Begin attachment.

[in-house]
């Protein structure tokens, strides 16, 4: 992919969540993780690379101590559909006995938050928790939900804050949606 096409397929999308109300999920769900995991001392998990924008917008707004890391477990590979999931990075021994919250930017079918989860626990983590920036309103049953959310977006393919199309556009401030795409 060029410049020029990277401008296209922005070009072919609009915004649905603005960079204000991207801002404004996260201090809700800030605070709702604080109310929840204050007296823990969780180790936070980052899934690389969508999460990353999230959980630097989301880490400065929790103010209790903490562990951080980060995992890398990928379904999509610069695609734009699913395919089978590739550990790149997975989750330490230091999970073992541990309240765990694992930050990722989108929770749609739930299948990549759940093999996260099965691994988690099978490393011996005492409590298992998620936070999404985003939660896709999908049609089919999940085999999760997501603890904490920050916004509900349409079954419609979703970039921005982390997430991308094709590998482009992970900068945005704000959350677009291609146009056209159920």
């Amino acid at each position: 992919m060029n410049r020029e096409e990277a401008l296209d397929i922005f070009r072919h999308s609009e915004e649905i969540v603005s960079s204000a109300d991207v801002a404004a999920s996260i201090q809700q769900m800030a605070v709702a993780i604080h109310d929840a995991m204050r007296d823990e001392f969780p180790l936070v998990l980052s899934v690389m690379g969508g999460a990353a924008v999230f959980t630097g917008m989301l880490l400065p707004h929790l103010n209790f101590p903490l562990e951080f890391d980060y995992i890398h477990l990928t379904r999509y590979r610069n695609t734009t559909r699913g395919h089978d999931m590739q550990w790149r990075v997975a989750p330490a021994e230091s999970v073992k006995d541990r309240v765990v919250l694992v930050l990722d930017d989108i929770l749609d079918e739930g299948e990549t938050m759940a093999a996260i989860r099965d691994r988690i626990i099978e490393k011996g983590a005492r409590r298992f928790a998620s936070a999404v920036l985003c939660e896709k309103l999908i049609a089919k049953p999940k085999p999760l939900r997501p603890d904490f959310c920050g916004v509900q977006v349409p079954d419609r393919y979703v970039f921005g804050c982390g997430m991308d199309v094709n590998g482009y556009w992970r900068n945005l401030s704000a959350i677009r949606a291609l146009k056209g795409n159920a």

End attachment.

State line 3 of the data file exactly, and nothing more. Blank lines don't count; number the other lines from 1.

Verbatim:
């Amino acid at each position: 992919m060029n410049r020029e096409e990277a401008l296209d397929i922005f070009r072919h999308s609009e915004e649905i969540v603005s960079s204000a109300d991207v801002a404004a999920s996260i201090q809700q769900m800030a605070v709702a993780i604080h109310d929840a995991m204050r007296d823990e001392f969780p180790l936070v998990l980052s899934v690389m690379g969508g999460a990353a924008v999230f959980t630097g917008m989301l880490l400065p707004h929790l103010n209790f101590p903490l562990e951080f890391d980060y995992i890398h477990l990928t379904r999509y590979r610069n695609t734009t559909r699913g395919h089978d999931m590739q550990w790149r990075v997975a989750p330490a021994e230091s999970v073992k006995d541990r309240v765990v919250l694992v930050l990722d930017d989108i929770l749609d079918e739930g299948e990549t938050m759940a093999a996260i989860r099965d691994r988690i626990i099978e490393k011996g983590a005492r409590r298992f928790a998620s936070a999404v920036l985003c939660e896709k309103l999908i049609a089919k049953p999940k085999p999760l939900r997501p603890d904490f959310c920050g916004v509900q977006v349409p079954d419609r393919y979703v970039f921005g804050c982390g997430m991308d199309v094709n590998g482009y556009w992970r900068n945005l401030s704000a959350i677009r949606a291609l146009k056209g795409n159920a």